Access your Project MUSE content using one of the login options below Close(X)
Browse Results For:
Molecular studies reveal highly ordered geographic patterns in plant and animal distributions. The tropics illustrate these patterns of community immobilism leading to allopatric differentiation, as well as other patterns of mobilism, range expansion, and overlap of taxa. Integrating Earth history and biogeography, Molecular Panbiogeography of the Tropics is an alternative view of distributional history in which groups are older than suggested by fossils and fossil-calibrated molecular clocks. The author discusses possible causes for the endemism of high-level taxa in tropical America and Madagascar, and overlapping clades in South America, Africa, and Asia. The book concludes with a critique of adaptation by selection, founded on biogeography and recent work in genetics.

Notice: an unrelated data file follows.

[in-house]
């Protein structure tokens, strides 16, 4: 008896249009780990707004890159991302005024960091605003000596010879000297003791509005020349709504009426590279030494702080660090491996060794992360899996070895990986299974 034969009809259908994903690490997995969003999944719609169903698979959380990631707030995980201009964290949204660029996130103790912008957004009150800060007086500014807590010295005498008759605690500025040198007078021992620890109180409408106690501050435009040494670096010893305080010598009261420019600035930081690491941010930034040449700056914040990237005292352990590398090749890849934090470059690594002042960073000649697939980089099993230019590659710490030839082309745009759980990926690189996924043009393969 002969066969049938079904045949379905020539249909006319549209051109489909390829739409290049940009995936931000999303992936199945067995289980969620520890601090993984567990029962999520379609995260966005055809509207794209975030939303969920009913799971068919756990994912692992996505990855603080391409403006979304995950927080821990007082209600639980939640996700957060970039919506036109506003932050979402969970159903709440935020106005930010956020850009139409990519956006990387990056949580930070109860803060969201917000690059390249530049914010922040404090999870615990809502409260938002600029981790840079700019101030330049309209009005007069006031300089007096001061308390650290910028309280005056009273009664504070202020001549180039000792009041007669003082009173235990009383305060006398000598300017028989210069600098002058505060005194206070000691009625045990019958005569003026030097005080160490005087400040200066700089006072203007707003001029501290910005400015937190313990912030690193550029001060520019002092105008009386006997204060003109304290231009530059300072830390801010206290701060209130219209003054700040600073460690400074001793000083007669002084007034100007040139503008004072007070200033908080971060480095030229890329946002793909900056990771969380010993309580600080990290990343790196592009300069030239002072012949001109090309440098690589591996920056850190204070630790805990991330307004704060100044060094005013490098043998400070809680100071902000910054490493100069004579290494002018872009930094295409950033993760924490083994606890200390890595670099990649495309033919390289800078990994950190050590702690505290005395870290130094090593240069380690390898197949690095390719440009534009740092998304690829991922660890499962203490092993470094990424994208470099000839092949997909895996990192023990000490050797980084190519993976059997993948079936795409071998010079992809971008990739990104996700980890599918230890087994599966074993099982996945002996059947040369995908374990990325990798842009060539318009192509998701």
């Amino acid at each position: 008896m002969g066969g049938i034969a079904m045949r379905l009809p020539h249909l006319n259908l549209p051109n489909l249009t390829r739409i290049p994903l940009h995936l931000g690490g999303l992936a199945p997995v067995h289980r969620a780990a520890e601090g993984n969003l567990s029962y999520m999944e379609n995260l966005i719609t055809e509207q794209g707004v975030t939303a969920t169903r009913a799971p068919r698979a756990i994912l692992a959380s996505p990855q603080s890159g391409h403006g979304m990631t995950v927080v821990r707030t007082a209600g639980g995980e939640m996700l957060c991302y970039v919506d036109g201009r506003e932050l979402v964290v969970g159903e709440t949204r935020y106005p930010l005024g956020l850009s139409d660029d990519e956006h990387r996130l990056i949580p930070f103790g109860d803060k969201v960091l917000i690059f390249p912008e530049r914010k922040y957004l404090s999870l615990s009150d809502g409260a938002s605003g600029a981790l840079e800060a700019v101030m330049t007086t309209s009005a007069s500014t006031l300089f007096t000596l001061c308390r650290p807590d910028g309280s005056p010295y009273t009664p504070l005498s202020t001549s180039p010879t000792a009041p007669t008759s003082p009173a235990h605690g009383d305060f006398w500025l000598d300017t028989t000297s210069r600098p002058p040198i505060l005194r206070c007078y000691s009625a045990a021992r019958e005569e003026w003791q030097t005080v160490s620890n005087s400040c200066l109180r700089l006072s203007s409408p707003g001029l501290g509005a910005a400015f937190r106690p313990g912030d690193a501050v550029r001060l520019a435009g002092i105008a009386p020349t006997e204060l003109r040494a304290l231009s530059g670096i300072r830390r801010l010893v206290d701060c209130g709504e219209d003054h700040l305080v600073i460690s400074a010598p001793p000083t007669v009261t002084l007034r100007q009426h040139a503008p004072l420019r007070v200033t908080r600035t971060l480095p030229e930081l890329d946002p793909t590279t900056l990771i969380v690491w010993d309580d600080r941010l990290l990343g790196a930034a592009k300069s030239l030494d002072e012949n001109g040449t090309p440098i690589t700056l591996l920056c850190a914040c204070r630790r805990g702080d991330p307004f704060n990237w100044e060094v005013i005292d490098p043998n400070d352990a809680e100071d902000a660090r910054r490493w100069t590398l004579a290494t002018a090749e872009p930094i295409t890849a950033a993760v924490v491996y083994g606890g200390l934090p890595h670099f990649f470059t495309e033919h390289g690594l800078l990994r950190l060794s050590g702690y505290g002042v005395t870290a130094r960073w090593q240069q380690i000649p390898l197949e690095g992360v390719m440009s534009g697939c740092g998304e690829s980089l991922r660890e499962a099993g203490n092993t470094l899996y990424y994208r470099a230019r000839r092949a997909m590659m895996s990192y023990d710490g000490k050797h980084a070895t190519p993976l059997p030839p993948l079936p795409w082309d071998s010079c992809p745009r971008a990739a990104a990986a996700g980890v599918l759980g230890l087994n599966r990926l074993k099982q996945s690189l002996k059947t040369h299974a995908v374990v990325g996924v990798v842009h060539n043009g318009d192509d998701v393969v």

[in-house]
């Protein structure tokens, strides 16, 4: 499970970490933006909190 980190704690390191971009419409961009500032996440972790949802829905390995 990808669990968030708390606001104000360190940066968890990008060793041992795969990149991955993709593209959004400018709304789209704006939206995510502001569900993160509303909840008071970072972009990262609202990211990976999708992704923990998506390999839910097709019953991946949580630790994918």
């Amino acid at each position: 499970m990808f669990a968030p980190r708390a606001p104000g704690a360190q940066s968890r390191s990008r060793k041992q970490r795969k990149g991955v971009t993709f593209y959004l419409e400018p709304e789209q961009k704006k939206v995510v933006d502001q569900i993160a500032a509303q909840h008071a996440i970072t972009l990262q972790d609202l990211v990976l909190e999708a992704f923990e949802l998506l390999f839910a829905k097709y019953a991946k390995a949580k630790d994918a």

A Darwinian Approach to a Dangerous World
Arms races among invertebrates, intelligence gathering by the immune system and alarm calls by marmots are but a few of nature's security strategies that have been tested and modified over billions of years. This provocative book applies lessons from nature to our own toughest security problems—from global terrorism to the rise of infectious disease to natural disasters. Written by a truly multidisciplinary group including paleobiologists, anthropologists, psychologists, ecologists, and national security experts, it considers how models and ideas from evolutionary biology can improve national security strategies ranging from risk assessment, security analysis, and public policy to long-term strategic goals.
The Royal Tyrrell Museum Ceratopsian Symposium
Easily distinguished by the horns and frills on their skulls, ceratopsians were one of the most successful of all dinosaurs. This volume presents a broad range of cutting-edge research on the functional biology, behavior, systematics, paleoecology, and paleogeography of the horned dinosaurs, and includes descriptions of newly identified species.